|Classification and external resources|
The incidence of neonatal teeth varies considerably, between 1:700 - 1:30,000 depending on the type of study. ; the highest prevalence is found in the only study that relies on personal examination of patients.
Most of the time, natal teeth are not related to a medical condition. However, sometimes they may be associated with:
- Ellis–van Creveld syndrome
- Hallermann–Streiff syndrome
- Pierre Robin syndrome
- Sotos syndrome
No intervention is usually recommended unless they are causing difficulty to the infant or mother.
However some recommend that they be removed as the tooth can cut or amputate the tip of the tongue.
They should be left in the mouth as long as possible to decrease the likelihood of removing permanent tooth buds with the natal tooth.  They should also not be removed if the infant has hypoprothrombinemia. In case of complications when the natal teeth need to be removed, dental radiographs should be obtained whenever possible, and evaluated and followed up with pediatric dentists.
- Seminario, AL; Ivancaková, R (2004). "Natal and neonatal teeth.". Acta medica (Hradec Kralove) / Universitas Carolina, Facultas Medica Hradec Kralove 47 (4): 229–33. PMID 15841901.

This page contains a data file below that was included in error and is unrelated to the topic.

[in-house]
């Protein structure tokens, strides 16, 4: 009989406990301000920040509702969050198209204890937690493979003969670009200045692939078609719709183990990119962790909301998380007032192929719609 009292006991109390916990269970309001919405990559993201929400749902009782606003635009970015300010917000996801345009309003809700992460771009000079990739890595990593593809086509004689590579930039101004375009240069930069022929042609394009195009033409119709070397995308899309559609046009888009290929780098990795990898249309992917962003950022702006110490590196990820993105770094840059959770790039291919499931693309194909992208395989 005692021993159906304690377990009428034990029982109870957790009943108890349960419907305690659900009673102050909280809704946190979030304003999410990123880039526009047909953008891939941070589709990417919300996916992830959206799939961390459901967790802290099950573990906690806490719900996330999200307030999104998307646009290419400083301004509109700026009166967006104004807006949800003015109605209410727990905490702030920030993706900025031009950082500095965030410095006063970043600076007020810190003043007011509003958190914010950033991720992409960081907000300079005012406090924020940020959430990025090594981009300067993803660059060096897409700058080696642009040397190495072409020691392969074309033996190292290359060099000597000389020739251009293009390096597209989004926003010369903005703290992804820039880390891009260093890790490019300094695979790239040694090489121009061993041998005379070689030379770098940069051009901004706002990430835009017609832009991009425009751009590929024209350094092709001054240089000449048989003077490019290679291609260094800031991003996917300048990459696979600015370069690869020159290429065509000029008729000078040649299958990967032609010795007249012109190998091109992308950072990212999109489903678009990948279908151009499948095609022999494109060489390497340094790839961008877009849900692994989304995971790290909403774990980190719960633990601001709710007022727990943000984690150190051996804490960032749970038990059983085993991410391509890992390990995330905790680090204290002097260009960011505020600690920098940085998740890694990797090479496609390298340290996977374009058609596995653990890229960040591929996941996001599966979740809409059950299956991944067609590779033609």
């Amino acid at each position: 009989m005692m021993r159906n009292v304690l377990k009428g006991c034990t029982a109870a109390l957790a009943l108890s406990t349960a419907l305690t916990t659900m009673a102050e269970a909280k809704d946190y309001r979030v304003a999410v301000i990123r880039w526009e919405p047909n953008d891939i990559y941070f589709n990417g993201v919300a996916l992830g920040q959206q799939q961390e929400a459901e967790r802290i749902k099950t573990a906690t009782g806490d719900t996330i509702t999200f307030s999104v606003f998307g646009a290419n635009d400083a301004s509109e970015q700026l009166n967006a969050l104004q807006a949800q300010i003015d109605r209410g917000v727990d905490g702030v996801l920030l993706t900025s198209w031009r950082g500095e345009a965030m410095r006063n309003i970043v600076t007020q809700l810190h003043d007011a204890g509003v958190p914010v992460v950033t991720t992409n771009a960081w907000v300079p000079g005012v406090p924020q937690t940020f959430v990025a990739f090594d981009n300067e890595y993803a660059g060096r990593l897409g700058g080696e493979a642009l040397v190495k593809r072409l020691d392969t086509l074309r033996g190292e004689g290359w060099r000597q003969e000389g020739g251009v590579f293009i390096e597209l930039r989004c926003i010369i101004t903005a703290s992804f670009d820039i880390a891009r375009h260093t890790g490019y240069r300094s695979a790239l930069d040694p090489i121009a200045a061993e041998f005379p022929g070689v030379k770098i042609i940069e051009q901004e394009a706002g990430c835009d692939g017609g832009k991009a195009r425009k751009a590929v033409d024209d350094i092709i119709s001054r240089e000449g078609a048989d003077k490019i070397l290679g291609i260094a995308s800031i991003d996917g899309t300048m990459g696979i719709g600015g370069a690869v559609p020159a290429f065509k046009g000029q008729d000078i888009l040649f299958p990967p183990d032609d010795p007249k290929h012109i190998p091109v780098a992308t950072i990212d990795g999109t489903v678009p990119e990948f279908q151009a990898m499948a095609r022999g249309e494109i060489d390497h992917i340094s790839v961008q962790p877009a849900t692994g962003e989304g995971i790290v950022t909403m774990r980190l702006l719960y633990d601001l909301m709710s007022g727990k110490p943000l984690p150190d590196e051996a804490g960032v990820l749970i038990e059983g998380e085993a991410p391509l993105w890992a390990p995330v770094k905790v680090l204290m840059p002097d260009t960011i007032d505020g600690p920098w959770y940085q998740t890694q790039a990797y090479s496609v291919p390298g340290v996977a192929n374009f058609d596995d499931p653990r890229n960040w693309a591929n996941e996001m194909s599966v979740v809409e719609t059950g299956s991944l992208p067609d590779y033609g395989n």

- MASSLER, M; SAVARA, BS (1950 Mar). "Natal and neonatal teeth; a review of 24 cases reported in the literature.". The Journal of pediatrics 36 (3): 349–59. doi:10.1016/S0022-3476(50)80105-1. PMID 15405415.
- Kates, GA; Needleman, HL; Holmes, LB (1984 Sep). "Natal and neonatal teeth: a clinical study". Journal of the American Dental Association (1939) 109 (3): 441–3. PMID 6592231.
- "Natal teeth". MedlinePlus : U.S. National Library of Medicine. Retrieved 7 April 2013.
- "Ellis-van Creveld syndrome". MedlinePlus : U.S. National Library of Medicine. Retrieved 7 April 2013.
- Martinez, CR (1978 Mar). "Management of natal teeth". The Journal of family practice 6 (3): 654–5. PMID 632777.